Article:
“I looked at my phone and the answer seemed obvious,”
In the fall of 2001, I visited the office of ImaHima in Tokyo’s ultra-modern Ebisu Garden Place Tower. ImaHima founder, Neeraj Jhanji, was the only person in the office on a Saturday morning. The DoCoMo skyscraper I had visited the day before was visible through the window. Neeraj, twenty-nine, a native of India, remained in Tokyo after a stint with an international consulting firm. One sunny Saturday, walking alone in one of Tokyo’s most popular and crowded districts, he wondered if any of his friends were nearby. “I looked at my phone and the answer seemed obvious,” he told me. Even without GPS location awareness, it would be possible to use the Internet to coordinate locations. At the time I spoke to Jhanji, ImaHima had won the prestigious Prix Arts Electronica, had been adopted as an official i-mode site, and had gained 250,000 users with a median age of twenty-five. ImaHima was planning to launch in European markets by 2002.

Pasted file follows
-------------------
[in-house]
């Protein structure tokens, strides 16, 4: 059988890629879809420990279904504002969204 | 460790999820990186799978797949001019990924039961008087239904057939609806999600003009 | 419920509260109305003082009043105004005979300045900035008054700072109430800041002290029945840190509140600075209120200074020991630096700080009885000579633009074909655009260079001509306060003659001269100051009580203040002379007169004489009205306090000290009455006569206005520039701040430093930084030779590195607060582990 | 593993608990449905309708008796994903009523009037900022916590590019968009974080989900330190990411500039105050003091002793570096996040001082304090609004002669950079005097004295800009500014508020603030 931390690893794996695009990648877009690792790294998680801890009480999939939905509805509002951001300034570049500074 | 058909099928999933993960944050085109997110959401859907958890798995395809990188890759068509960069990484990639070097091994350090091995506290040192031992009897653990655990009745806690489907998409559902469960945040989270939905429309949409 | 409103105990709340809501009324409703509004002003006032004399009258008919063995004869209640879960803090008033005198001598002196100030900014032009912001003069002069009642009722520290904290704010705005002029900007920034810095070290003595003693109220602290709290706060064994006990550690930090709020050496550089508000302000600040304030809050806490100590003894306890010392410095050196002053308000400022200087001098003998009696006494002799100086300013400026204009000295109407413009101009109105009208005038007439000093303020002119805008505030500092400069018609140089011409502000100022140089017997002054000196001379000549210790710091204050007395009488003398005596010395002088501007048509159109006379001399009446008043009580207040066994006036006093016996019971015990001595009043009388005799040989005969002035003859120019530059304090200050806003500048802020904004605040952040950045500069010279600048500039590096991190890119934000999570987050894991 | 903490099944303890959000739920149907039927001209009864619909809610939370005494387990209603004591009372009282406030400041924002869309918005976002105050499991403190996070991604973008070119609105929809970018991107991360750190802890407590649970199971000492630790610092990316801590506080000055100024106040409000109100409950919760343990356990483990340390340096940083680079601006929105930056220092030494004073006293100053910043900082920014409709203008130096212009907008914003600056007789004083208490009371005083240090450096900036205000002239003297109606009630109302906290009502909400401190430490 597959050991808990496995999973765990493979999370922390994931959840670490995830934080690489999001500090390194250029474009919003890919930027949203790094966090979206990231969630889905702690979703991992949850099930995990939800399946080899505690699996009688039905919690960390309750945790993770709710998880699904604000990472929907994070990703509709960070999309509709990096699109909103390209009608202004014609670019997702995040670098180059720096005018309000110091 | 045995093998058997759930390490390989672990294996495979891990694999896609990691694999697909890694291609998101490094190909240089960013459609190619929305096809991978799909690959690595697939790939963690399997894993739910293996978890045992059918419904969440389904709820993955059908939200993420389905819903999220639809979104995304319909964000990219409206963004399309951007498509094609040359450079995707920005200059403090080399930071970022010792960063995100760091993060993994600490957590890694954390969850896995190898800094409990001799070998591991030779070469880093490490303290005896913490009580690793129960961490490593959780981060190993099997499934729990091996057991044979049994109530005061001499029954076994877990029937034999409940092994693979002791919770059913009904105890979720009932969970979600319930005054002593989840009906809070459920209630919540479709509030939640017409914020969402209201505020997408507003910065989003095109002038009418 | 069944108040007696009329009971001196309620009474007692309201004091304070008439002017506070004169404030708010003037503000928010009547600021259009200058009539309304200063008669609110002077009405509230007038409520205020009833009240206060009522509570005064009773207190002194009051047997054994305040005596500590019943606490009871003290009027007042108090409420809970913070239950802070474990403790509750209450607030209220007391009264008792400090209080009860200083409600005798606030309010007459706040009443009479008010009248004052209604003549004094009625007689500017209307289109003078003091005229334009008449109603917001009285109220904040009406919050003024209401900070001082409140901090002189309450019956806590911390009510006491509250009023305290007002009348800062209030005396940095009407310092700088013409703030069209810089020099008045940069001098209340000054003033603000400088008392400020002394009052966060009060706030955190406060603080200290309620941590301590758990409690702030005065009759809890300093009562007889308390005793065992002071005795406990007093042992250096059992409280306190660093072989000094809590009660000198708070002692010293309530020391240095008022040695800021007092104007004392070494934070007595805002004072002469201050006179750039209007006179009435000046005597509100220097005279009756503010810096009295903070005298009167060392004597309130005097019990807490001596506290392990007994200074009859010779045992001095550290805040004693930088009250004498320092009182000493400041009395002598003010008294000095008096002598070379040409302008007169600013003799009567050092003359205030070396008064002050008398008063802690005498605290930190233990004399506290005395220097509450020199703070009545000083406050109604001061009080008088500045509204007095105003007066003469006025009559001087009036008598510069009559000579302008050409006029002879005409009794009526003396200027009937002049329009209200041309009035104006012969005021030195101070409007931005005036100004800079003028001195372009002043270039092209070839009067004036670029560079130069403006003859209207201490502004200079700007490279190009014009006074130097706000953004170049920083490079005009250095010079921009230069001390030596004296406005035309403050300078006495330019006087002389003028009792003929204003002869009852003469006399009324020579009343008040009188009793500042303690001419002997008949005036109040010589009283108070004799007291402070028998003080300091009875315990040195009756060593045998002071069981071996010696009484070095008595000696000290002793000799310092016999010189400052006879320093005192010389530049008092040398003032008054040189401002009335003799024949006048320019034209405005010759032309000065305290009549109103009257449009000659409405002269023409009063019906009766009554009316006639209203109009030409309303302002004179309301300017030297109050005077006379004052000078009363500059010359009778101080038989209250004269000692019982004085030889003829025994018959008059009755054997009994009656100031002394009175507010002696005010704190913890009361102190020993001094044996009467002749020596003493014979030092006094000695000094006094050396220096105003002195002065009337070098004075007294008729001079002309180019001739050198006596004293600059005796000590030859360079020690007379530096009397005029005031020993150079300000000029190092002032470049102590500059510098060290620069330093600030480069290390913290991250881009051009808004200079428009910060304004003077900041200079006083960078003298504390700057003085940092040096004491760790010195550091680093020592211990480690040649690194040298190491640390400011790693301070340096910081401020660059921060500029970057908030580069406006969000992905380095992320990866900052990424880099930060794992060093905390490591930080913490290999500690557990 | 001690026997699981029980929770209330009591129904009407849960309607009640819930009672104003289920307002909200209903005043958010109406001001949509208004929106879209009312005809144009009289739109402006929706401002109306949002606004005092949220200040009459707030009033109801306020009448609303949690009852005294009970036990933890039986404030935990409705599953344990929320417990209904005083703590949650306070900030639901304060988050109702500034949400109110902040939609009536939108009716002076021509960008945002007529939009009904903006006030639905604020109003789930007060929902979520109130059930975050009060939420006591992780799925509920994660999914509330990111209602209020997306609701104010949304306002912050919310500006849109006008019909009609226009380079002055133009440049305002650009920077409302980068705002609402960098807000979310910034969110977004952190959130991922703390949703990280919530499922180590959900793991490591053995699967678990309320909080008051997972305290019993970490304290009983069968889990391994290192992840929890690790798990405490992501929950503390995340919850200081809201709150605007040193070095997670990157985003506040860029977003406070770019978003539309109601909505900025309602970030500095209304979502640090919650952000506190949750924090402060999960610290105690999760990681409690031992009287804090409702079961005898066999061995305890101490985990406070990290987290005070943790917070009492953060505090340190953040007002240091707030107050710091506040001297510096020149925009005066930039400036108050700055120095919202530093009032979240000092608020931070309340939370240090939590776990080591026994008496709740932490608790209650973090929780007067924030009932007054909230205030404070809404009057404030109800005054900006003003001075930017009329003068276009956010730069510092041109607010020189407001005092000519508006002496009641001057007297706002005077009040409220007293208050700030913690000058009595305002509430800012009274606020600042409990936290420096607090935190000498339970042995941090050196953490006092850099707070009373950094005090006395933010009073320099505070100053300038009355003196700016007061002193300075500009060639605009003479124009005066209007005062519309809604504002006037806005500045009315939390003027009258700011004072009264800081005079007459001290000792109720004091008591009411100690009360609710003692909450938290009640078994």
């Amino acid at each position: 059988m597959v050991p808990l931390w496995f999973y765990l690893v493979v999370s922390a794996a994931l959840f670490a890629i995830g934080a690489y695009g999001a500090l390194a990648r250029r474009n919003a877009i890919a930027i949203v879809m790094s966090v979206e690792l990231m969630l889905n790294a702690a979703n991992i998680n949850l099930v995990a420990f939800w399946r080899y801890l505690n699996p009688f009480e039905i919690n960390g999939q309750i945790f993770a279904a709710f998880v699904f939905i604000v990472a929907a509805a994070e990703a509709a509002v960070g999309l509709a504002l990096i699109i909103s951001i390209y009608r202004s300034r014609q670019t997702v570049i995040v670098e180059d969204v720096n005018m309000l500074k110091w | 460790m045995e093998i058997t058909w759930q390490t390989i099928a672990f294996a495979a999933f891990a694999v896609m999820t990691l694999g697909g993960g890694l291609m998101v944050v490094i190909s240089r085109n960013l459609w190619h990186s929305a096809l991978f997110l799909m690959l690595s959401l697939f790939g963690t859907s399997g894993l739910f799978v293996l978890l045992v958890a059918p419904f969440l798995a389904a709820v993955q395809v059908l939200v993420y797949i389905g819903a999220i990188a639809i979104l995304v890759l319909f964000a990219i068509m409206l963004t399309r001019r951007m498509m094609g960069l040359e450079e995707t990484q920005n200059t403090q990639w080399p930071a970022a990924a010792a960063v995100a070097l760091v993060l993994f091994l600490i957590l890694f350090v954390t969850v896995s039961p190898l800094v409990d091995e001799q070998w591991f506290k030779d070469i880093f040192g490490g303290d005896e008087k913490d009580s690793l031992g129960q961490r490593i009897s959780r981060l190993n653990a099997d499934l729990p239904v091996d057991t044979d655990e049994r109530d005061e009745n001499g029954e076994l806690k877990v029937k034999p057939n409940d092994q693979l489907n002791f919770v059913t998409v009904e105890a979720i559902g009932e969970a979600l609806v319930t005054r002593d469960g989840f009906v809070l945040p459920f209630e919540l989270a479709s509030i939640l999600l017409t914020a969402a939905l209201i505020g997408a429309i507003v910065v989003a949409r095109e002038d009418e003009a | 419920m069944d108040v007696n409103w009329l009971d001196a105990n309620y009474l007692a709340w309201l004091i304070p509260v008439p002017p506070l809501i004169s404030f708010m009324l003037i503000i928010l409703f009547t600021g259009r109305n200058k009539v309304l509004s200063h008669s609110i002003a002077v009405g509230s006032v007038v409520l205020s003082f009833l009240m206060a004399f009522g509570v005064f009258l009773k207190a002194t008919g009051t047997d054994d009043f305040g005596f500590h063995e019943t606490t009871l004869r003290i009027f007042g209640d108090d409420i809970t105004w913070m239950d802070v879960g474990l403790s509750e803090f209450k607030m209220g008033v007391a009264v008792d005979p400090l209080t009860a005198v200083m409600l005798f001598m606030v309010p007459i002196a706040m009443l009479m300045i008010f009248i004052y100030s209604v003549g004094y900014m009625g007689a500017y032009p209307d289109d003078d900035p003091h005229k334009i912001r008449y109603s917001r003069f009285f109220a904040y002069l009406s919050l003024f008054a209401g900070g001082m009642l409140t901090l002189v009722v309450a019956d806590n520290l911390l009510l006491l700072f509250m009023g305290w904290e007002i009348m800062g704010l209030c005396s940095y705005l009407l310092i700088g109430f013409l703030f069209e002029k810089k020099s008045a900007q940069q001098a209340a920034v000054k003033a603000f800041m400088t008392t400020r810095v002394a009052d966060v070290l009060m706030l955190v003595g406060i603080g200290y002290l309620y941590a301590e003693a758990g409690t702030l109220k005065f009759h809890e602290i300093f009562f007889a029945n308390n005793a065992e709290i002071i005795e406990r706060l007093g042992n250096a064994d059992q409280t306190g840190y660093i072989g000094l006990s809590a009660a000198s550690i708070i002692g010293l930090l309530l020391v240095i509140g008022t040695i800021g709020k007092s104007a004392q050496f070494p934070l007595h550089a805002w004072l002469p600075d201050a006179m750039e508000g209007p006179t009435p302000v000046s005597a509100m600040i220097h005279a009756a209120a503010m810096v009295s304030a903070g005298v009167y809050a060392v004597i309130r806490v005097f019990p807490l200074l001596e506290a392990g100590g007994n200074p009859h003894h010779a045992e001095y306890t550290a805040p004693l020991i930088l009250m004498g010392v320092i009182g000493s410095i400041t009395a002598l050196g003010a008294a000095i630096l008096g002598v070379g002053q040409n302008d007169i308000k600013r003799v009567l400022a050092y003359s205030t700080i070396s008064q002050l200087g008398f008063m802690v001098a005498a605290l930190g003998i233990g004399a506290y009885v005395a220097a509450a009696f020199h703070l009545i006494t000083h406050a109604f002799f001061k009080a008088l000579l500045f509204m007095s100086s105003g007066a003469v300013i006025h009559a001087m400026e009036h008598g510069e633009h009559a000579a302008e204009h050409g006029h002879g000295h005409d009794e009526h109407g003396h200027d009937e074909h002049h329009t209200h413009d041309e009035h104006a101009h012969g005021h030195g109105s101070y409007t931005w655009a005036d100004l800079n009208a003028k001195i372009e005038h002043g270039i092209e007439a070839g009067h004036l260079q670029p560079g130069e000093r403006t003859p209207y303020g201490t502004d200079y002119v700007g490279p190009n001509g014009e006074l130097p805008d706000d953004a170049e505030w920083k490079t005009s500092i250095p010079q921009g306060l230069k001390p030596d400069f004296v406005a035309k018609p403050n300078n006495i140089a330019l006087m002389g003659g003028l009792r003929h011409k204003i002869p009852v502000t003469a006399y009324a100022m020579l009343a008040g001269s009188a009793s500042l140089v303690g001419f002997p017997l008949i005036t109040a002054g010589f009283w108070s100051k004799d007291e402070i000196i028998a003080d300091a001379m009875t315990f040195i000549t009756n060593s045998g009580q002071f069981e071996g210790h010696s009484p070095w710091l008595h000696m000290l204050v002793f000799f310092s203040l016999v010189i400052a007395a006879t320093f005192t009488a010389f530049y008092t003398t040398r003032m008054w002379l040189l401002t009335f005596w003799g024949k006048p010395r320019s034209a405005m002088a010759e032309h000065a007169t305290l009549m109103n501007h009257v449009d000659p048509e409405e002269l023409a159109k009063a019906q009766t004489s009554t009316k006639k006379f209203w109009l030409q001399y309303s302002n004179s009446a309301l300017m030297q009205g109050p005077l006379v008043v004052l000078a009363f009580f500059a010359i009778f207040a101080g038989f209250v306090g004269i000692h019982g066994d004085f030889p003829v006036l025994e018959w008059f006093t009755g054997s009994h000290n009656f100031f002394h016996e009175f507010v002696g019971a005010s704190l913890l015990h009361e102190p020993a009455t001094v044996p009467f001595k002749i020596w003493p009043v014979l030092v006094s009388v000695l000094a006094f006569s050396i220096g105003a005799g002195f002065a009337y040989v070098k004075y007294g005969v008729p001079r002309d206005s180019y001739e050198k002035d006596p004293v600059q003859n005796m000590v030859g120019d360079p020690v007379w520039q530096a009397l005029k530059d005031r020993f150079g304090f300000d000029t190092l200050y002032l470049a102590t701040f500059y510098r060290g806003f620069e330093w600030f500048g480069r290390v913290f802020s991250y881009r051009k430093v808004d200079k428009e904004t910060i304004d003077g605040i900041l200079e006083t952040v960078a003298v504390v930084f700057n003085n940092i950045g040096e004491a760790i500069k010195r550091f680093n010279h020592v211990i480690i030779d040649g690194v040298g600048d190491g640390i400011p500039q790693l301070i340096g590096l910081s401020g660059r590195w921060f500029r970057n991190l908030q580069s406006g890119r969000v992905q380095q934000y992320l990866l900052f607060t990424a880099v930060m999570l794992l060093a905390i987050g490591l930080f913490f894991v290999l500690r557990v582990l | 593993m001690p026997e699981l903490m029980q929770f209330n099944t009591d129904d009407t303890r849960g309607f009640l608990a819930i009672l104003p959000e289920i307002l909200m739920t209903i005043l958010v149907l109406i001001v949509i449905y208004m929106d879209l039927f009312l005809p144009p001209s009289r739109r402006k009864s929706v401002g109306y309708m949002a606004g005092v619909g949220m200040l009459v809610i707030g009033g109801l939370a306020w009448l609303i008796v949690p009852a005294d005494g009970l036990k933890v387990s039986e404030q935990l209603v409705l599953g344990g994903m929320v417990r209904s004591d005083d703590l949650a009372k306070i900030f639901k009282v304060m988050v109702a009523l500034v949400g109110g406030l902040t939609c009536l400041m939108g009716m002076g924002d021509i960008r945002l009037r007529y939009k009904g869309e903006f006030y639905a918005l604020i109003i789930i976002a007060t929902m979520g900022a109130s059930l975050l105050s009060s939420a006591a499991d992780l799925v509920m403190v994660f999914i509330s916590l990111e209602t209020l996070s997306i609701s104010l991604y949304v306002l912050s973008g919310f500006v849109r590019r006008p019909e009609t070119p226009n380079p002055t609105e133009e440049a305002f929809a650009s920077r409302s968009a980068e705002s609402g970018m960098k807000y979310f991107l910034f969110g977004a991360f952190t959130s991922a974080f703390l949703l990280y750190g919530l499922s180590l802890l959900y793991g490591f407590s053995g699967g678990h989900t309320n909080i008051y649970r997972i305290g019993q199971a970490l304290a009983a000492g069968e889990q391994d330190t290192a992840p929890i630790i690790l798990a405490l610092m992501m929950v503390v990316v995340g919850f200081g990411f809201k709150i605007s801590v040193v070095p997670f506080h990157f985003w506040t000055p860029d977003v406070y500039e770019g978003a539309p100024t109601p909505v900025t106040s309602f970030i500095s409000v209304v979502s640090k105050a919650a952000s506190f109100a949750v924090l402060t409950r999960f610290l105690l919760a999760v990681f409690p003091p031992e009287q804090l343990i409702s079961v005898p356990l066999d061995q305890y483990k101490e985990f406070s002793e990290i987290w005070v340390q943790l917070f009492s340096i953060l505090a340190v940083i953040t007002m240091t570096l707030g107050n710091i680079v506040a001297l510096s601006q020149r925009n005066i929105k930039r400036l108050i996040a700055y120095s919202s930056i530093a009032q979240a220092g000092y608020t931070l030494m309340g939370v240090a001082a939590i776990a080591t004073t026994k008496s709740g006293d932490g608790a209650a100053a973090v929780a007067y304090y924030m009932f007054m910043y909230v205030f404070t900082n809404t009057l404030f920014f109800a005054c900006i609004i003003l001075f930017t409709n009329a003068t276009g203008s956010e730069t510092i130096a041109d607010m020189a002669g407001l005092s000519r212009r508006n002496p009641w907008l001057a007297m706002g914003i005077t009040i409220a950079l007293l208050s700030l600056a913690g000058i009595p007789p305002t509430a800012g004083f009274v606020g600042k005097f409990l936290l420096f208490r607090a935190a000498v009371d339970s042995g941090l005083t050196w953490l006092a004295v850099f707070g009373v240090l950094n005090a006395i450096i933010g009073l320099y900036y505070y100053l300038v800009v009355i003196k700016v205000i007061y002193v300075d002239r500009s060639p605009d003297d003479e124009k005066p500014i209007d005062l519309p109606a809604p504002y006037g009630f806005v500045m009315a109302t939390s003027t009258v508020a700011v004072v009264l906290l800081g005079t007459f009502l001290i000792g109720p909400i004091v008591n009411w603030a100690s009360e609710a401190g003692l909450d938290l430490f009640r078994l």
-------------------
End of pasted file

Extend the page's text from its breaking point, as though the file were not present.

Jhanji showed me how the service works. When you join, you fill out a profile and set up a buddy list similar to the kind used with Internet instant messaging; each person must give permission before someone else can know automatically where they are. You also list your favorite places. When you select the “update” link on your mobile’s ImaHima menu, everyone on your buddy list knows, for example, that you are within a few blocks of Shibuya station and are free for lunch.
The just-in-time, just-in-place matchmaking service for strangers, an intriguing aspect of ImaHima, is also where the most caution is required. With young women in Tokyo being targeted on the street by solicitors for “hostess bars,” no service could hope to attract any females without strict controls–nor would DoCoMo’s strict policies allow a service to become a lucrative official i-mode site. “You can search through the list of your friends,” Jhanji told me, “or you can ask permission to contact a stranger whose profile matches your request and who is nearby. But if you request permission to communicate and the other person denies your request, the system blocks you from communicating with that person again.”
- Howard Rheingold